I had planning my hike all week, as I gambled on the weather keeping up over the weekend after a long string of rainstorms and inconveniences. To my great shock, the day was far more serene than I could have anticipated.
The night before my hike, Emily and I had walked the railroad tracks until we made our way to the 84 Diner to meet Dan and Kei, Emily fretting over the potential of Colorado in our immediate shared future with every eighth step. Over our diner smorgasbord, we asked Dan and Kei to join us in living near the mile high city and they both seemed thrilled at the prospect, even without the guarantee of delivered furniture. The mutual conceit at the table seemed to be that the Hudson Valley is a serviceable spawning ground, but it is not a place to stay. I still prefer to think of it as home when I can.
Before continuing, let me define my intentions for the hike. The four of us would drive to the gated entrances of Cornish Estates, a group of houses that were gutted by fire long before my parents were born. We would wander around and, despite Emily's boisterous assertion that she was making it to the top, would go no further than a mile on the winding trail to the top, stopping at one of the houses to eat a picnic lunch and deciding to forget about any further ascent in lieu of exploration.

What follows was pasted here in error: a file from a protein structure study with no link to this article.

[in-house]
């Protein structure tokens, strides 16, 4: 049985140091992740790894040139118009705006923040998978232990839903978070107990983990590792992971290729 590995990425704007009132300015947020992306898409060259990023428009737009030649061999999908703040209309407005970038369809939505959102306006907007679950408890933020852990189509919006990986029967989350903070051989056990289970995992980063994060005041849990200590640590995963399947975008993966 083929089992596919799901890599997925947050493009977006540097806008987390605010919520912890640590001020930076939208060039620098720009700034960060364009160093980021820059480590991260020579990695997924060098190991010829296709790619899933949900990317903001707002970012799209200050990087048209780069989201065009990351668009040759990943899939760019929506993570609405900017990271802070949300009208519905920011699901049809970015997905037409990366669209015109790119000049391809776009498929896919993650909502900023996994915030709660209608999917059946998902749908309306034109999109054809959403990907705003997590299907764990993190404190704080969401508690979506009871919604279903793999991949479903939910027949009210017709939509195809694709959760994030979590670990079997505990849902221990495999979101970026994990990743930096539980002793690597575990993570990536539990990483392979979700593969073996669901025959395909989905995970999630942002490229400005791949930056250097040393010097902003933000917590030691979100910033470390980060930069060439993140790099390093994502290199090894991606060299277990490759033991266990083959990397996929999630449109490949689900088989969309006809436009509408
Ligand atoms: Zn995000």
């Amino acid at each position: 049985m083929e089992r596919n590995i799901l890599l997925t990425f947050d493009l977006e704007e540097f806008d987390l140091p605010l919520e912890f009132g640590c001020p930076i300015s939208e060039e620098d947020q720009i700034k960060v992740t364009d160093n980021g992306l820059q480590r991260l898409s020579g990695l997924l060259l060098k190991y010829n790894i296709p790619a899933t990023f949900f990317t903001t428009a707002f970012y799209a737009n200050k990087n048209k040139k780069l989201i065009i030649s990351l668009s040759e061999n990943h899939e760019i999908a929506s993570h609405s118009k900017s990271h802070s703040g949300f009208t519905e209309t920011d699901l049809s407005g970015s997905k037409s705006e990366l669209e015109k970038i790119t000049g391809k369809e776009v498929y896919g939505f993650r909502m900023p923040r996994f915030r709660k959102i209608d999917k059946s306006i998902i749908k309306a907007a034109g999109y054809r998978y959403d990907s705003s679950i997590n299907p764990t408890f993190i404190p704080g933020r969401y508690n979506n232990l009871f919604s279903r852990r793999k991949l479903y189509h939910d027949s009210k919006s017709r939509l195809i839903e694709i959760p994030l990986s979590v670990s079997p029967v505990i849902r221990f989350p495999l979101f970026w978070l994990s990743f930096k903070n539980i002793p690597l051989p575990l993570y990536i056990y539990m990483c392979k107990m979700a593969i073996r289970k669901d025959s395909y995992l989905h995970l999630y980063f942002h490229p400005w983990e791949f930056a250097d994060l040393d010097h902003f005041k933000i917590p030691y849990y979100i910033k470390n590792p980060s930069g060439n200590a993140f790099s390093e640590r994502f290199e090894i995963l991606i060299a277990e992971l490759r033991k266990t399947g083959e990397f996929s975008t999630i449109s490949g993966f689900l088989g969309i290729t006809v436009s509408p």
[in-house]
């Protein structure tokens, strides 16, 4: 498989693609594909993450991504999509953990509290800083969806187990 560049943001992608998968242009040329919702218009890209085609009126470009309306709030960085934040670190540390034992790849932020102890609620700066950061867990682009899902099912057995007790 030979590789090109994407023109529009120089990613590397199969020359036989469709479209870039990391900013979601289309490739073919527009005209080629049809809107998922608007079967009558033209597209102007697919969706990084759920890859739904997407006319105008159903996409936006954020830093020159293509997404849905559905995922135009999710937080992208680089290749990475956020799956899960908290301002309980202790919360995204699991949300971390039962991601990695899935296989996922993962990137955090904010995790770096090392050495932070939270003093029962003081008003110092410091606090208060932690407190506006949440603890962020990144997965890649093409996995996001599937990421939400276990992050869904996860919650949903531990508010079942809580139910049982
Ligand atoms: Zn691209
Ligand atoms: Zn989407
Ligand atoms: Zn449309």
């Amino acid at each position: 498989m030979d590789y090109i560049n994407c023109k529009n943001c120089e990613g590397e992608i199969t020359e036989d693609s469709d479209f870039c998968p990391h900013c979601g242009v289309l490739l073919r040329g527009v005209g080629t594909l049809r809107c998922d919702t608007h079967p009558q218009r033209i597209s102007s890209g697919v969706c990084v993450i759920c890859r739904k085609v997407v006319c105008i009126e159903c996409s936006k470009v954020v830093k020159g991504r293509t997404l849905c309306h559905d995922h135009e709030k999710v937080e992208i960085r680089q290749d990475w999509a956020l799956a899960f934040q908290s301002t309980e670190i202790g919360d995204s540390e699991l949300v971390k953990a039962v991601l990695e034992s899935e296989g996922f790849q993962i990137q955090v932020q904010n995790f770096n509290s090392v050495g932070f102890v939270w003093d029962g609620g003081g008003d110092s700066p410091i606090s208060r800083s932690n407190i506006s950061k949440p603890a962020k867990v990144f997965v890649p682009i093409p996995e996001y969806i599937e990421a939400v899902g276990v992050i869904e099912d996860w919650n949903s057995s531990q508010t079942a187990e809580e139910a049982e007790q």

This is not quite what occurred. Emily told Keilaina to park at the next available spot as we were approaching the mountains at fifty miles an hour. To either side was a sea of shining vehicles and backpack-wearing hikers with a sterner look toward the pursuit than any of us could muster. This was fun to us, not an audit.